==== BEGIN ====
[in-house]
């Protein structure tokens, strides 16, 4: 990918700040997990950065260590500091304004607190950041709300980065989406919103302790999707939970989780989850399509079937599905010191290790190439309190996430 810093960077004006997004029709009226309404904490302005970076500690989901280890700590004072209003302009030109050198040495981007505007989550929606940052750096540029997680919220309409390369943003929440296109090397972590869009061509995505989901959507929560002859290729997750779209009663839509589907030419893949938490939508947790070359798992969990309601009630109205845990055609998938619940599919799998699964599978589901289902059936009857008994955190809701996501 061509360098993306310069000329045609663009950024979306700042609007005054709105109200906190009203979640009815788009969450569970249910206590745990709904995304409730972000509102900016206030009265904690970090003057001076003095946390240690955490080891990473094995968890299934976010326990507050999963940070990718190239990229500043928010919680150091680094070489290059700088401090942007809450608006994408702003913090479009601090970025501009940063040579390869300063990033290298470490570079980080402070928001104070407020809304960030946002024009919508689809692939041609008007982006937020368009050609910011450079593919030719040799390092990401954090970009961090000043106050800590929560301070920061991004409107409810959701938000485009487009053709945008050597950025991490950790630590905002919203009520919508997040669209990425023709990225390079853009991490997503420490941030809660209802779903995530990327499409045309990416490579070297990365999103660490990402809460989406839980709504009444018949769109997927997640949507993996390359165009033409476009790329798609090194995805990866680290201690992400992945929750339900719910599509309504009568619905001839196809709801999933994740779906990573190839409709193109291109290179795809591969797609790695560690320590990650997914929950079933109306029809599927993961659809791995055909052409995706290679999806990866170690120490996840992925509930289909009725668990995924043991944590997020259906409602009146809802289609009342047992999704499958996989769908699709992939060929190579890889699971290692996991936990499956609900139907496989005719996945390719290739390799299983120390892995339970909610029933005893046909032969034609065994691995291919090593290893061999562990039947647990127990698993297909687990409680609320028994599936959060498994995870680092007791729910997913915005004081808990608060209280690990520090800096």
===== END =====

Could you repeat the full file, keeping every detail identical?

[in-house]
């Protein structure tokens, strides 16, 4: 990918700040997990950065260590500091304004607190950041709300980065989406919103302790999707939970989780989850399509079937599905010191290790190439309190996430 810093960077004006997004029709009226309404904490302005970076500690989901280890700590004072209003302009030109050198040495981007505007989550929606940052750096540029997680919220309409390369943003929440296109090397972590869009061509995505989901959507929560002859290729997750779209009663839509589907030419893949938490939508947790070359798992969990309601009630109205845990055609998938619940599919799998699964599978589901289902059936009857008994955190809701996501 061509360098993306310069000329045609663009950024979306700042609007005054709105109200906190009203979640009815788009969450569970249910206590745990709904995304409730972000509102900016206030009265904690970090003057001076003095946390240690955490080891990473094995968890299934976010326990507050999963940070990718190239990229500043928010919680150091680094070489290059700088401090942007809450608006994408702003913090479009601090970025501009940063040579390869300063990033290298470490570079980080402070928001104070407020809304960030946002024009919508689809692939041609008007982006937020368009050609910011450079593919030719040799390092990401954090970009961090000043106050800590929560301070920061991004409107409810959701938000485009487009053709945008050597950025991490950790630590905002919203009520919508997040669209990425023709990225390079853009991490997503420490941030809660209802779903995530990327499409045309990416490579070297990365999103660490990402809460989406839980709504009444018949769109997927997640949507993996390359165009033409476009790329798609090194995805990866680290201690992400992945929750339900719910599509309504009568619905001839196809709801999933994740779906990573190839409709193109291109290179795809591969797609790695560690320590990650997914929950079933109306029809599927993961659809791995055909052409995706290679999806990866170690120490996840992925509930289909009725668990995924043991944590997020259906409602009146809802289609009342047992999704499958996989769908699709992939060929190579890889699971290692996991936990499956609900139907496989005719996945390719290739390799299983120390892995339970909610029933005893046909032969034609065994691995291919090593290893061999562990039947647990127990698993297909687990409680609320028994599936959060498994995870680092007791729910997913915005004081808990608060209280690990520090800096």